"Law & Order: Special Victims Unit"
9 p.m. Dec. 1, NBC
The Premise: Twenty-six-year-old Caitlin Lemarck throws a party at which she is attacked, and her head is smashed against a mirror. She has a seizure and is taken to the hospital, where she goes into cardiac arrest. The emergency room doctors aren't able to resuscitate her, and she dies of bleeding into her brain (a subdural hematoma). Upon examining Lemarck's body, Dr. Melinda Warner ( Tamara Tunie), the New York City medical examiner, discovers injury and other evidence that leads her to believe that Lemarck was raped by one of the paramedics, Tinta, who brought her to the hospital. Tinta admits to the crime while speaking to his partner Mike, who is secretly taping the conversation. Tinta, discovering that he is being taped, tries to commit suicide by injecting air into his jugular vein, and he loses consciousness.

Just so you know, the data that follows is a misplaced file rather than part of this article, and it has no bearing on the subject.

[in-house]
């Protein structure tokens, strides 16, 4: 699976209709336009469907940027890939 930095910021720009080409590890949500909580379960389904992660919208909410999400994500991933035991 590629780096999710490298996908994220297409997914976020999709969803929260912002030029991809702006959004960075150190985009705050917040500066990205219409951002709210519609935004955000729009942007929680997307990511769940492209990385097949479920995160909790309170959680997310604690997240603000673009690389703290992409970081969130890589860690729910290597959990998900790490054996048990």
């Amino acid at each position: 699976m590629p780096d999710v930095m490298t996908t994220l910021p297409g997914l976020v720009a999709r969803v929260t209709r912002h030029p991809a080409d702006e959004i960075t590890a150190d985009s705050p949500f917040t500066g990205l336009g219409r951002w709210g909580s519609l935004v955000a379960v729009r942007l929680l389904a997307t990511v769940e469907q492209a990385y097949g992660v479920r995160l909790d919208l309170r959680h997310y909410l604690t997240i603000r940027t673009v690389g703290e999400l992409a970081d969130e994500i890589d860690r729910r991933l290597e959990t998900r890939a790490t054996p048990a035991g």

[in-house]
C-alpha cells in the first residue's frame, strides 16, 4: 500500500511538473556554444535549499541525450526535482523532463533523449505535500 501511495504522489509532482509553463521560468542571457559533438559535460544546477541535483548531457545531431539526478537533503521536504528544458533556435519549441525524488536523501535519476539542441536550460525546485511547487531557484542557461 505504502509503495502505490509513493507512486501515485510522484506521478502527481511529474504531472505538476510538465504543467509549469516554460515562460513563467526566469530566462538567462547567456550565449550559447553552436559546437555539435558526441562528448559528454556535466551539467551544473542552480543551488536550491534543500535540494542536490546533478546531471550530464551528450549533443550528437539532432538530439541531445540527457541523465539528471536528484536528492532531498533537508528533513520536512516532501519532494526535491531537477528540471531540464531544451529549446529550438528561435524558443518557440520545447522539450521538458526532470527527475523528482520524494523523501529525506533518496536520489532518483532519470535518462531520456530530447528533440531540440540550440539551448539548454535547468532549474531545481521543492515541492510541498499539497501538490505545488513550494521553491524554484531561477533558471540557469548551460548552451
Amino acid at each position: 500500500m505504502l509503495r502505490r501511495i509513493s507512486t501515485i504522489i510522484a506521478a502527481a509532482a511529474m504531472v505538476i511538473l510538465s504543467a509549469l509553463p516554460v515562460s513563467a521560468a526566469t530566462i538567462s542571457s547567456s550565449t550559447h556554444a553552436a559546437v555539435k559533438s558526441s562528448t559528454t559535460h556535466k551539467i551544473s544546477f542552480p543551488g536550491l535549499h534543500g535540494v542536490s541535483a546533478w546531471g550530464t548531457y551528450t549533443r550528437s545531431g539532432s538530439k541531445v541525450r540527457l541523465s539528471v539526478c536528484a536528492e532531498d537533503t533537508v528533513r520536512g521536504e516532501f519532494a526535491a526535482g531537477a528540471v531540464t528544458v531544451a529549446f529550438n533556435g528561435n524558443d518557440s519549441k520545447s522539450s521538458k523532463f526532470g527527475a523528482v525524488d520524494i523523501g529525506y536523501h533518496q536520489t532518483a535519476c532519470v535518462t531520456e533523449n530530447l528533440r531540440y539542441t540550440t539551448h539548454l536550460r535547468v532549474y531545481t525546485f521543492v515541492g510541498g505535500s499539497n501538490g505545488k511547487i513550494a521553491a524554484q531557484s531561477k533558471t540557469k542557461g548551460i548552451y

On what basis would head trauma cause a seizure? What is a subdural hematoma and how frequently is it fatal? What emergency diagnostics and intervention could help save a patient after severe head trauma? Would injecting a vein with air cause death?
Seizure is common in head trauma, caused when the force of a blow interrupts the brain's electrical pathways, says Dr. Mark Morocco, UCLA associate emergency medicine residency director. Subdural hematoma is bleeding into the space between the dura — the "bag" that surrounds the brain — and the brain itself, Morocco says. It is usually caused by the shearing of veins that bridge the brain and skull. Death occurs in approximately 50% of cases.